1 August 2016
Wednesday will be the climax of probably the most fractious and bitter political campaigning, certainly at a local level, that the country has seen since 1994. And, whatever the outcome, it will have repercussions throughout society, not least within the trade union movement and, in particular, among the various sections of what was once a united Cosatu.
The situation will be exacerbated by the financially ruinous farce at the SABC. And this involves the Cosatu-aligned Communications Workers’ Union (CWU) that is widely regarded as having cozied up to the discredited management. The other once militant union with its origins in the anti-apartheid struggle, the Media Workers Association (MWASA), a Nactu affiliate, has simply faded from the scene.
This may be a portent for the political front, where the name of Nelson Mandela is being bandied about by many of scores of parties, all trying desperately to appropriate something of the icon’s prestige. Along with race and ethnicity, Heaven and Hell have also come into play with President Jacob Zuma vowing that those who desert the ANC are destined for an everlasting bonfire.
Clearly, in his view, the majority of National Union of Metalworkers (Numsa) members and the various fragments from Cosatu unions who have joined them, are in league with the Devil. Apparently, therefore, the majority of the Food and Allied Workers’ Union delegates who, in six provincial congresses, voted recently to leave the ANC-led alliance are also headed that way. Or at least to purgatory.
But perhaps not. Despite wishing to depart from the alliance, the rebellious unionists may still put their crosses in what have been claimed as the divinely ordained boxes. That may well happen or, as also seems likely, many disillusioned ex or would-be ex Cosatu unionists will abstain, not seeing any viable alternative to the ANC.
Some have argued for more than 20 years that the ongoing affiliation to a political party in power is, in itself, reneging on the concept of principled unity that has always been the credo of the trade union movement.
The alliance of “all anti-apartheid forces” was an understandable demand in the battle to defeat apartheid, a goal seen mostly in simplistic terms as winning the vote for all citizens. Once that was achieved within the framework of a free enterprise — capitalist — country and world, race was removed from parliamentary politics. But massive residues remained in all other sectors of society.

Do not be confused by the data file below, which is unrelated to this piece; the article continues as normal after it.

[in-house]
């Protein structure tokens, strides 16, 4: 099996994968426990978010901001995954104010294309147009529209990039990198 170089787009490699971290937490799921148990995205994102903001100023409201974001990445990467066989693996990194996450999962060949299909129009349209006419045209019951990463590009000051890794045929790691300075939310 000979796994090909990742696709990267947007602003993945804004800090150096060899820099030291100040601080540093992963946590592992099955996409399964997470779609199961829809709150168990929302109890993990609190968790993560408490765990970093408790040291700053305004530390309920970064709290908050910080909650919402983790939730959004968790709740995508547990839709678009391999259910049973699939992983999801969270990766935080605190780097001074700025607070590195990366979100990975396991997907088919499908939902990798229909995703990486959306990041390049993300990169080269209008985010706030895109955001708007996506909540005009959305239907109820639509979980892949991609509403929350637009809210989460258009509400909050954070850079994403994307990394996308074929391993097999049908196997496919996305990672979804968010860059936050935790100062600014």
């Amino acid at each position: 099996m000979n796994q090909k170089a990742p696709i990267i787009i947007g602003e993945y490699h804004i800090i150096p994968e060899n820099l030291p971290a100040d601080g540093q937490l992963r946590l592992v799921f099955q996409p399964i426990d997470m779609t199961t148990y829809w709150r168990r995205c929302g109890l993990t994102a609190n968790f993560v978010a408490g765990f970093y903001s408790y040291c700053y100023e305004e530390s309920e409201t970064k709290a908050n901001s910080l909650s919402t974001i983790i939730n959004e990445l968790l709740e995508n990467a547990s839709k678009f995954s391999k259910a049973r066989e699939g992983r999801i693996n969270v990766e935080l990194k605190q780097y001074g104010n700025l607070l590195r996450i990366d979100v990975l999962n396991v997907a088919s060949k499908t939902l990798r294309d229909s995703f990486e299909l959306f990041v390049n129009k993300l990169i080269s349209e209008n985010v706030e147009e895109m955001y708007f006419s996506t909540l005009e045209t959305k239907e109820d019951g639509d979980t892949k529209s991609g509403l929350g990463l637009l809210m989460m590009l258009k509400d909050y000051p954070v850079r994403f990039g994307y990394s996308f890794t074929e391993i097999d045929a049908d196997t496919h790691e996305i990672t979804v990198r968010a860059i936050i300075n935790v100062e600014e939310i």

The greatest contradiction was when the ANC became the government and, therefore, the largest employer in the land. This, critics maintained, would result in fragmentation and disarray among once determined fighters for human rights.
A classic example of such disarray is evident at the SABC, especially following the controversial sacking of eight journalists. But the vaccuum left by the CWU and MWASA has been well filled by Solidarity and the 1 086-member Broadcasting Electronic Media and Allied Workers’ Union (Bemawu).
However, to the chagrin of most strugglista unions, Solidarity’s roots lie with the segregationist Mynwerkers Unie with its stress on a claimed white, Afrikaner “nation”. Bemawu’s orgins lie within the SABC from 1950.
So there is more than a touch of irony in the fact that it was Solidarity and Bemawu that this week took the SABC to court. In the process, they became the constitutional standard bearers of freedom of expression at the public broadcaster where management capitulated in the face of having to personally pay substantial costs.
This sorry chapter at the SABC may now be coming to an end, but will probably do so amid much buck passing and finger pointing. Some of this may spill over into the recriminations that will almost certainly follow Wednesday’s poll, whatever the outcome.
As a result, this seems likely to herald a period of even more political turbulence, especially if and when the promised new and Numsa-led labour federation makes its appearance.
Views expressed are not necessarily GroundUp’s.